• Engagement: Is this individual is showing any signs of becoming involved with a group, cause or ideology that justifies the use of violence and other illegal conduct in pursuit of its objectives?
  • Intent: Has this individual has indicated that they may be willing to use violence or other illegal means?
  • Capability: Is there any information supporting what this individual may be capable of doing?

You can report online or offline hate or suspected terrorist related activity through iREPORTit.

What training is available?

The Government updated their training package towards the end of 2022. The process used significant feedback and user testing. The workshops are known as WRAP (Workshop to Raise Awareness of Prevent).

There are 4 online workshops available:

  • Module 1: Awareness – 30 to 40 minutes
  • Module 2: Referrals – 30 to 40 minutes
  • Module 3: Channel – 50 to 60 minutes

There is also a refresher course which is continually updated and recommended for completion every year, by those who work with vulnerable individuals. This will take 20 to 30 minutes. 

Start training

Camden offers training to professionals through the Learning Hub and child focused training through Camden Children’s Safeguarding Partnership.

There are also offers of bespoke support to schools, organisations and community groups.  If you would like to discuss your training and support needs to fulfill your Prevent Duty contact Prevent@camden.gov.uk.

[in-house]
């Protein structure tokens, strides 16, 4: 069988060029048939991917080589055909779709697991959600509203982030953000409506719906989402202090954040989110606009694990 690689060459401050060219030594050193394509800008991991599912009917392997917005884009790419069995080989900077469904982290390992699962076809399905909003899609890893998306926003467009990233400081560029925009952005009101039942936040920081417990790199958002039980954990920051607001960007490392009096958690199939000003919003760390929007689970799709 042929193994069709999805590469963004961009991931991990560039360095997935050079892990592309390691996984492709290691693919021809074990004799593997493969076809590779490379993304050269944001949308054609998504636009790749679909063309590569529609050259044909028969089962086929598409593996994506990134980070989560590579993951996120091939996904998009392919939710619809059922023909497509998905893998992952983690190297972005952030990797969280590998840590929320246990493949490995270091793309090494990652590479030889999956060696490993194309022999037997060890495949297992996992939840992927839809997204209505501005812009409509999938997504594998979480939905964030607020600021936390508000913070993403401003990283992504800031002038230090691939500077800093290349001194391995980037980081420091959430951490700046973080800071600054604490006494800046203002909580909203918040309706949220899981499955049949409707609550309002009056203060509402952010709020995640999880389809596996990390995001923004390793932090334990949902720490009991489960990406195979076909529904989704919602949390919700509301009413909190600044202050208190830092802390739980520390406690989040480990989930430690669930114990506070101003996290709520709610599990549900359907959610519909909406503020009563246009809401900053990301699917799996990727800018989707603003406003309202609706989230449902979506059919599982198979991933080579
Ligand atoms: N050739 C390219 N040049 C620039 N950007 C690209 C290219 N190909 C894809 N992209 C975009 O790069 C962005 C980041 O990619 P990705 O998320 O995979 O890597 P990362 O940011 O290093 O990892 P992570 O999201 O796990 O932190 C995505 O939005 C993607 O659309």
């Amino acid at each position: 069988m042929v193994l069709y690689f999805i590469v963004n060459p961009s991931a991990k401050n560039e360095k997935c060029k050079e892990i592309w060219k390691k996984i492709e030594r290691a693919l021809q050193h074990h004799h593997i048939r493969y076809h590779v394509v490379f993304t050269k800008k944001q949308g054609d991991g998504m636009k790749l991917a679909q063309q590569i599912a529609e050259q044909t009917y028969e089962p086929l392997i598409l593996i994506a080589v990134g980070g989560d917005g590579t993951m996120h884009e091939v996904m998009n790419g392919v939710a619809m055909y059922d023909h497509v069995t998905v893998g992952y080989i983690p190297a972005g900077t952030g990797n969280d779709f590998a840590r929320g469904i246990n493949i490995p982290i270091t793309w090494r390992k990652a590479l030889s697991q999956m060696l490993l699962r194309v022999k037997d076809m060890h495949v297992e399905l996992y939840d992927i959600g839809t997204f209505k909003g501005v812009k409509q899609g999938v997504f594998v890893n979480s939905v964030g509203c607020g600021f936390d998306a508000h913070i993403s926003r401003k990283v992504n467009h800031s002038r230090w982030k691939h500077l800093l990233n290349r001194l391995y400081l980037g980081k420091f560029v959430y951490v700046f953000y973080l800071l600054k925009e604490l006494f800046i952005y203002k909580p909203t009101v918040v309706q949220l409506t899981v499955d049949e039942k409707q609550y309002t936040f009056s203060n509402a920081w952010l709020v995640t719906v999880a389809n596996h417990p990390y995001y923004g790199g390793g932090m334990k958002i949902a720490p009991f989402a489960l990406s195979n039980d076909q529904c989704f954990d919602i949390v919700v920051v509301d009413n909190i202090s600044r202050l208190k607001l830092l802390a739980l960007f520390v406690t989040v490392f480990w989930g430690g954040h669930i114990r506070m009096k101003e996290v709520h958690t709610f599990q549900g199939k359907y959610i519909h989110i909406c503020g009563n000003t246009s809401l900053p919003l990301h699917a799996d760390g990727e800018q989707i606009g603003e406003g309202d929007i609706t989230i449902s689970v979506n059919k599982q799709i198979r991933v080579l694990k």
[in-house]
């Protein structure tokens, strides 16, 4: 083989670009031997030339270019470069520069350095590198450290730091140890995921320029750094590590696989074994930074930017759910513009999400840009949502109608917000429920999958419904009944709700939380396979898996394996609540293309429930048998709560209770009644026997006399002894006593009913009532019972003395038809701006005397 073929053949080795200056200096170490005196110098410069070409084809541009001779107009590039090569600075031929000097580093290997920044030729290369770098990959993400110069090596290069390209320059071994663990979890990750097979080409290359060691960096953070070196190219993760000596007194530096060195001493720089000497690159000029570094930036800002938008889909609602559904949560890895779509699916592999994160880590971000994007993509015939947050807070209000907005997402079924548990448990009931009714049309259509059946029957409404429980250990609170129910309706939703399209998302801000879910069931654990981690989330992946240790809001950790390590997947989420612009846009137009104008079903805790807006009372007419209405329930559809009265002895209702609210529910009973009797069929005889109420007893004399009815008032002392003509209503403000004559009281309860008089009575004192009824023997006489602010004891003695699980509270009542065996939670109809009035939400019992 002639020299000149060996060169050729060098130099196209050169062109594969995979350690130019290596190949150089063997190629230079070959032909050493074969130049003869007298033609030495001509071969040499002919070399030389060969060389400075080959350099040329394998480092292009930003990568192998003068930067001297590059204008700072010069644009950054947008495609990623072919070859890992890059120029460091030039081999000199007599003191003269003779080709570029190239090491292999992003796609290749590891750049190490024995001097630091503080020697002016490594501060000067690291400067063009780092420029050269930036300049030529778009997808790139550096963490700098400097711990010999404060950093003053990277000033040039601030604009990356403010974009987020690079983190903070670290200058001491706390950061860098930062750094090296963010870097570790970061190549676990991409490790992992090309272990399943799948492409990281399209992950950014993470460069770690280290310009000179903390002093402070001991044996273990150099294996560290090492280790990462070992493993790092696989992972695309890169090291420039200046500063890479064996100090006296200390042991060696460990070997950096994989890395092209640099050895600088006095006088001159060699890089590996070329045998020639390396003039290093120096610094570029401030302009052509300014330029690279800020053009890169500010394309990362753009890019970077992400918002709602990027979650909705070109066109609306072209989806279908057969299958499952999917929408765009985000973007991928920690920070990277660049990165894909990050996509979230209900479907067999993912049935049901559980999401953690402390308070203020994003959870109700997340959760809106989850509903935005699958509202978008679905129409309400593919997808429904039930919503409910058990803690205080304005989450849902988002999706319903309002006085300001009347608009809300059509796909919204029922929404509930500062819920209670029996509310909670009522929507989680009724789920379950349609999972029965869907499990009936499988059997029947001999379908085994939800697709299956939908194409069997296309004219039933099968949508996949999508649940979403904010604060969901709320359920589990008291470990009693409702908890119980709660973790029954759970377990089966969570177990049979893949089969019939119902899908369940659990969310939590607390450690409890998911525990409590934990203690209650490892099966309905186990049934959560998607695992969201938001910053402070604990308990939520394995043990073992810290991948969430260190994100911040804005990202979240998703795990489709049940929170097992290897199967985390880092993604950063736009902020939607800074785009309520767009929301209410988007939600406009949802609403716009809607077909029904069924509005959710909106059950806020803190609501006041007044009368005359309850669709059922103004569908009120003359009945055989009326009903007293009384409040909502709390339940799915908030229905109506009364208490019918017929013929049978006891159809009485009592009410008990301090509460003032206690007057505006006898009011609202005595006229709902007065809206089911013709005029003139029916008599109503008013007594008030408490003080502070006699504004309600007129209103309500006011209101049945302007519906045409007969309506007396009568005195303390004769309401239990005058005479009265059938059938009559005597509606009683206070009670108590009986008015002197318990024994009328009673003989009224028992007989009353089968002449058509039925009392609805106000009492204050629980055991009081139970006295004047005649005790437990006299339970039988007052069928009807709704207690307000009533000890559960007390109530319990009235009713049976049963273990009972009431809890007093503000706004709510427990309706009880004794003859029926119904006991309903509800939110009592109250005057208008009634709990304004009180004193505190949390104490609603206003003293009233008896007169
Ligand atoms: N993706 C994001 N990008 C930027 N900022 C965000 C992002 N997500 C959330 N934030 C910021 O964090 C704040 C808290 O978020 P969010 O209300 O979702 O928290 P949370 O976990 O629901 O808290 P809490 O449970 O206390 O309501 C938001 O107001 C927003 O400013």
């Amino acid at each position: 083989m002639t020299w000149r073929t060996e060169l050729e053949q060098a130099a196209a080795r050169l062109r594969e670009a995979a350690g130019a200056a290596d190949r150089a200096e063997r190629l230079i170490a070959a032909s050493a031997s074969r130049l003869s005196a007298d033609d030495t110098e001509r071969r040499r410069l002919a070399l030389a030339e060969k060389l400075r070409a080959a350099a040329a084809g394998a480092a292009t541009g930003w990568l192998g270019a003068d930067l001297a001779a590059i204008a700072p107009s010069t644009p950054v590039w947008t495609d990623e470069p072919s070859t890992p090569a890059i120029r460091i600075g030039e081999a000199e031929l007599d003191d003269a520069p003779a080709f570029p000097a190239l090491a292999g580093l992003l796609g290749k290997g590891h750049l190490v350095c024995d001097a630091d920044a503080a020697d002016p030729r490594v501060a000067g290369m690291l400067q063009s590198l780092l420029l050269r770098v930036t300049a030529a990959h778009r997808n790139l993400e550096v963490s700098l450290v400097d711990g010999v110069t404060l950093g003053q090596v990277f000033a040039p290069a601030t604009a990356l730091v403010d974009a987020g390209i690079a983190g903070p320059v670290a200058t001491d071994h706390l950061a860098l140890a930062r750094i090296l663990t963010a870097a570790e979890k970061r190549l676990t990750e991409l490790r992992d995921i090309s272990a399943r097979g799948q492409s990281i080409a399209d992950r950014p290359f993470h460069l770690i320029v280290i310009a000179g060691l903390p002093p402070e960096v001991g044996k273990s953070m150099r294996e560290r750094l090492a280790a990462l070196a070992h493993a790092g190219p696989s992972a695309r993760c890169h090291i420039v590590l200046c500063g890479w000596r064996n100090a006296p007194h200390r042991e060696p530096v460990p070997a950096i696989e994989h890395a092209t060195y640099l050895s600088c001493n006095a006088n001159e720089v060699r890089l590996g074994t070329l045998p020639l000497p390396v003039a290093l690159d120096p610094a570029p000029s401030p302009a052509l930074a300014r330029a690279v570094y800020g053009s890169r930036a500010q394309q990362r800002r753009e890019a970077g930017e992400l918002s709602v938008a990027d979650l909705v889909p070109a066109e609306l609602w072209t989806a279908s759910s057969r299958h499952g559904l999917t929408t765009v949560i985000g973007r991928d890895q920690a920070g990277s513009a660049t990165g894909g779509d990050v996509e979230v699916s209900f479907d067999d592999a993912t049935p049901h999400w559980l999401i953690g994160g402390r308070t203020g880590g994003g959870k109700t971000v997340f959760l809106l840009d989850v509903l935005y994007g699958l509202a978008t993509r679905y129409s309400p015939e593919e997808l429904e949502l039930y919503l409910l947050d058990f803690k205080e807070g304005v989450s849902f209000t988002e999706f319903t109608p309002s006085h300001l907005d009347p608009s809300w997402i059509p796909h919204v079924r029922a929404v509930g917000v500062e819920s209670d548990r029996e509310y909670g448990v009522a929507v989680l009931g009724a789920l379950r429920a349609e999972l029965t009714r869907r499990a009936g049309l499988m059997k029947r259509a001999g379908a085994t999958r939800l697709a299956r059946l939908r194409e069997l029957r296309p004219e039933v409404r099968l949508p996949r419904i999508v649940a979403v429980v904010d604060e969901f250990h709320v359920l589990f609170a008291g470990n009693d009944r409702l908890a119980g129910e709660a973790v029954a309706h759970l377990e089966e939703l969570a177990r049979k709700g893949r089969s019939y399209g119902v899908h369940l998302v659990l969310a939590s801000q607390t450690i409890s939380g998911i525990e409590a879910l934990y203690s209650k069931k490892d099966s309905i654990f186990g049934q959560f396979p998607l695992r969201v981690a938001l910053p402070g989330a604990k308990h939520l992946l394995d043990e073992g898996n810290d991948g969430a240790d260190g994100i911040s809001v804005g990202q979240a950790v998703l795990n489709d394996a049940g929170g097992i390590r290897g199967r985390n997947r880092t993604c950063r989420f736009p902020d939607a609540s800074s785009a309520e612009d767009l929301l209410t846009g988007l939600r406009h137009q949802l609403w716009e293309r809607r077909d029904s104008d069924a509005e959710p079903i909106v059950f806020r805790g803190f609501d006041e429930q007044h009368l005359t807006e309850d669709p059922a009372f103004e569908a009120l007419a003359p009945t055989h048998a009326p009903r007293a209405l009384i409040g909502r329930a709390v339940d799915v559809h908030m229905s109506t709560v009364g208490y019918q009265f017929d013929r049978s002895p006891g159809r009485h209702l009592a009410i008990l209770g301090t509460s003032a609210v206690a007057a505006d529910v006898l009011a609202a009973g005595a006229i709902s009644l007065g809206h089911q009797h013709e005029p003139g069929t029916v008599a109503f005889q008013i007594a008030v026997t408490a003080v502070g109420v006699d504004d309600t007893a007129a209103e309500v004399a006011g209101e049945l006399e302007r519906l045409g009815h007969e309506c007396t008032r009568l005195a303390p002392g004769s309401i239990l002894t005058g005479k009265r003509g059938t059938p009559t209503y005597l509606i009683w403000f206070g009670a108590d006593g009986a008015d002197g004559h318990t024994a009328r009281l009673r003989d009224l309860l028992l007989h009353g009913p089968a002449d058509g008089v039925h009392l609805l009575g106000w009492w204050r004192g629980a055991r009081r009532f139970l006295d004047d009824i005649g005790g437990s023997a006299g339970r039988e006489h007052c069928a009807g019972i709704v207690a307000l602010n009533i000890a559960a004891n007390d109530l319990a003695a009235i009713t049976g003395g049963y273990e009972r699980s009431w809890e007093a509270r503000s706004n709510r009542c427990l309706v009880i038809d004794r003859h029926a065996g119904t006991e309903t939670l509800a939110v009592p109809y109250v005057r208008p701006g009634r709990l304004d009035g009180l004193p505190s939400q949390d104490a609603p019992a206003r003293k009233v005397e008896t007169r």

Staying safe online

The internet has many positive uses, but it has also become an enabler for radicalisation and hate.

When using the internet, apps or devices such as webcams, games consoles and tablets, it is good practice to check your security and privacy settings:  The National Cyber Security Centre is a useful website for guidance.

Tips for staying safe online

  • adjust privacy and safety settings to increase security and control the personal data you share. Look for the ‘privacy and security’ or ‘settings’ on the app or website
  • review the security settings on your ‘smart’ devices
  • make sure your device has a secure password. Read guidance on choosing a strong password.
  • set up two-factor authentication. This is a free security feature to stop unwanted people getting into your accounts. You’ll receive a text or code when you log in to check you are who you say you are
  • update your devices - using the latest version of software and apps can immediately improve your security

You can also block unsuitable content

  • not all information online is reliable
  • it is important to understand the website or app you are using and how they do things - find out in their terms and conditions
  • Set filters on your home broadband and mobile networks to prevent unwanted content from appearing,. The UK Safer Internet Centre has advice on how parents can do this

There is more advice for parents on the NSPCC NetAware website. If you see harmful activity, report it to the site.

If you are affected, you can get support:

Sharing content

Before you like, comment or share something online use the SHARE checklist to make sure you’re not contributing to the spread of harmful content. SHARE can help you understand and spot disinformation.